"I said it from Day 1 that I thought we would be very, very competitive," said Rivers, 38, who retired in 1996 after a 13-year career with the Atlanta Hawks, Clippers, New York Knicks and Spurs. "I thought we would have a chance of making the playoffs. I thought people were underestimating our talent and more than that, underestimating the key guy's heart on this team."
Darrell Armstrong, now the team's starting point guard, was named last season as the NBA's Most Improved Player and its top sixth man, the first player in history to get both awards in the same year. His play also gave Gabriel, who has been part of the franchise since its inception in 1987, the confidence to move Hardaway.
"I've always played hard, everywhere I've been," said Armstrong, now 31, who walked on at little Fayetteville (N.C.) State after not playing until his senior year of high school. "I want the players in this league to know they're in for a tough game when they play us."
Said Rivers: "When we lose, they know they're going to hear it from Darrell. It makes a coach's job easier when your best player is also your hardest worker, or at least works as hard as anybody else."
By the numbers
The statistics reflect the hard-nosed philosophy Rivers adopted playing for Pat Riley with the Knicks. The Magic has forced a little more than 17.5 turnovers a game, the second most in the NBA. The team also ranks tied for fifth in offensive rebounding (13.6) and eighth in steals (8.9).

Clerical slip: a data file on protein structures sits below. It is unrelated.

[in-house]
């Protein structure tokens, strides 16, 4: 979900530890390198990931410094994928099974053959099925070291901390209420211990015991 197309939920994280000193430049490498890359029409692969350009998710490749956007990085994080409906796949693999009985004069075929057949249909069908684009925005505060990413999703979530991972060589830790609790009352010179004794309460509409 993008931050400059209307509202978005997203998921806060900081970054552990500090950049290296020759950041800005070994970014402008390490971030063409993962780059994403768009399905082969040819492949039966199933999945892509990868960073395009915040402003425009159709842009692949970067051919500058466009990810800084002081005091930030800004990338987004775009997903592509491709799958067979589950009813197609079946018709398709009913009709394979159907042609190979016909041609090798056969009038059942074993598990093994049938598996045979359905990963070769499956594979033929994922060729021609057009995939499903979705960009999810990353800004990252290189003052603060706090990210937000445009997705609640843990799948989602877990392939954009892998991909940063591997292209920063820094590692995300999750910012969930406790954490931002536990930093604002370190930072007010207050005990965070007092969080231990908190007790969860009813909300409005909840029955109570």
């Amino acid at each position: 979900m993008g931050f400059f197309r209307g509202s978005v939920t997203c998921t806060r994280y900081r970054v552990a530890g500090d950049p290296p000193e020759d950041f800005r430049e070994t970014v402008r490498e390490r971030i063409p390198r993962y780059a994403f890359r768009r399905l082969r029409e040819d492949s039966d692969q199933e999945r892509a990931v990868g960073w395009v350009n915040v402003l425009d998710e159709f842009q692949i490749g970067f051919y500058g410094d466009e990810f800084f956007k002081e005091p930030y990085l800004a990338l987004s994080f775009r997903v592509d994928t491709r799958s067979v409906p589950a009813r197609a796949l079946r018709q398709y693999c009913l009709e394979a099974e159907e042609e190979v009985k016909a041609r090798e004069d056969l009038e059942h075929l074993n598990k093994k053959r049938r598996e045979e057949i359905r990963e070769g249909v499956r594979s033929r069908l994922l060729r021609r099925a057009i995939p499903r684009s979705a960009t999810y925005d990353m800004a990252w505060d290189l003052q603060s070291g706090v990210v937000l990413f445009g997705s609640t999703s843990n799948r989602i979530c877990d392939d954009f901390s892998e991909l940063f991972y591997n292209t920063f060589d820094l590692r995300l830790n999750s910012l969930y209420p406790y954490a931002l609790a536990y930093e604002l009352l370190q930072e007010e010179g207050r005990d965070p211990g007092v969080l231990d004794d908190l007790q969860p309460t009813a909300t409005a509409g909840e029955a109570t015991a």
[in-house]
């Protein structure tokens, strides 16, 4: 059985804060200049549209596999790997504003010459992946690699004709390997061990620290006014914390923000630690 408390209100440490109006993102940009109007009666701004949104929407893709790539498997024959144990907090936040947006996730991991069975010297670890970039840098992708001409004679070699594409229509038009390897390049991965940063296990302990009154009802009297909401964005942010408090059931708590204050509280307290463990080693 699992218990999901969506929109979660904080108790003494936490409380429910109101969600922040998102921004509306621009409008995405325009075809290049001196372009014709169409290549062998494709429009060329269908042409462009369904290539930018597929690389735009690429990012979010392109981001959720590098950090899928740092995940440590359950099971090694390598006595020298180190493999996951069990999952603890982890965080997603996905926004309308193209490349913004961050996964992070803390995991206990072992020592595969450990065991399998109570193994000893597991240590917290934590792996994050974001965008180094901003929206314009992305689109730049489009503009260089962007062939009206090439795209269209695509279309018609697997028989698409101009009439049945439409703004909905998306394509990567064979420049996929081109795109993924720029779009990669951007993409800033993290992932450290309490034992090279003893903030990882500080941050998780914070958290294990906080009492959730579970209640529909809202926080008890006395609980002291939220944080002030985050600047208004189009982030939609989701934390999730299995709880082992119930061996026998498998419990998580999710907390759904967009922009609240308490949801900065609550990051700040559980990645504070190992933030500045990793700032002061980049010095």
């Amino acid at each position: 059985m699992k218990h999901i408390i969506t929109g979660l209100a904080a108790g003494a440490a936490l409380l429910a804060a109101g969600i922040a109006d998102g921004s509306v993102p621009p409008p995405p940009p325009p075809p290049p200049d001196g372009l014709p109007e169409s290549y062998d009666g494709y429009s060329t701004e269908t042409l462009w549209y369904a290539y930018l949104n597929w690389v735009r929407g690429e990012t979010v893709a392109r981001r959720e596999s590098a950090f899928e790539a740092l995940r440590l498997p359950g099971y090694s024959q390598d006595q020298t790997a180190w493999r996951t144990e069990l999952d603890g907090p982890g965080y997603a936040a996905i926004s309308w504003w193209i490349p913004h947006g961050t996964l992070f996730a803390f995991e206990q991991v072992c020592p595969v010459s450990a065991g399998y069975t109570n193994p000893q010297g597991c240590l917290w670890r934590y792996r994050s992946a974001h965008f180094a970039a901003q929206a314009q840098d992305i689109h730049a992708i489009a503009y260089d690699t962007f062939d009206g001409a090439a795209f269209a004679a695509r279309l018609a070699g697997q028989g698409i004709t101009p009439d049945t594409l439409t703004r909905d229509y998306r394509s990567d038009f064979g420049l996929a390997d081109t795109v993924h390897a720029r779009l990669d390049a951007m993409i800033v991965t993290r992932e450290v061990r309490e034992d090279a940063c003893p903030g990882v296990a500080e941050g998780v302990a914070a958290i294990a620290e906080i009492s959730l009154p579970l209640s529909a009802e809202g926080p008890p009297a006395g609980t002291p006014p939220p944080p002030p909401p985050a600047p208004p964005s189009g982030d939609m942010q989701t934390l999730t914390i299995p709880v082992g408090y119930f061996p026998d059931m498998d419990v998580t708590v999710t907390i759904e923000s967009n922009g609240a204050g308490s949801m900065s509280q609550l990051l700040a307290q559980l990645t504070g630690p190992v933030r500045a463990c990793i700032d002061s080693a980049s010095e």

Aside from discovering the talents of such players as reserve point guard Chucky Atkins, who returned to his hometown after two years in Croatia, and center John Amaeche, the Magic has revived the career of Monty Williams, a former No. 1 draft pick of the Knicks in 1994 who played only six minutes last season with the Nuggets before being cut.
Asked last week if fans should be surprised at what the Magic has done, Williams said: "They should be because we don't have any marquee players. At the beginning of the season, one magazine had rated me the 179th best player in the league. I took that as my motivation."
Said Atkins, who grew up here and played at South Florida before taking his game to Croatia: "We have a lot of reason to be the most hungry team in the league. We still want to prove people wrong."
Bursting out of blocks
The Magic opened some eyes at the start of the season, when it won 15 of its first 26 games. While its overall record isn't that impressive, Rivers could give Phil Jackson of the Lakers a serious run for NBA Coach of the Year should the Magic make the playoffs.
The four-game road swing didn't help the Magic's chances, with losses to Detroit, Toronto and Philadelphia before last night's overtime win in Chicago. With a 32-36 record, the Magic is a half-game ahead of the slumping Milwaukee Bucks for the eighth and final playoff spot in the East.
"Why stop at No. 8, why not go to seventh?" said Armstrong.
Armstrong can remember back to last summer, when he kept getting notes from Rivers asking him, "Are you committed?"
It's become the unofficial team motto and the translation is simple. "It's tough to be committed," said Armstrong. "It means playing in-your-face basketball all the time."
By next season, it could mean even more. The blueprint for rebuilding is nearing a critical stage, but the man who drew it up does not seem worried.
"It all sounds pretty good, but there are no guarantees it will work," said Gabriel. "But we will be different next year. We will try to sign some of our guys and we will be better. Will we hit the grand slam? Nobody knows. We will have improvement and we will do it in a way that is different than the way we did it before."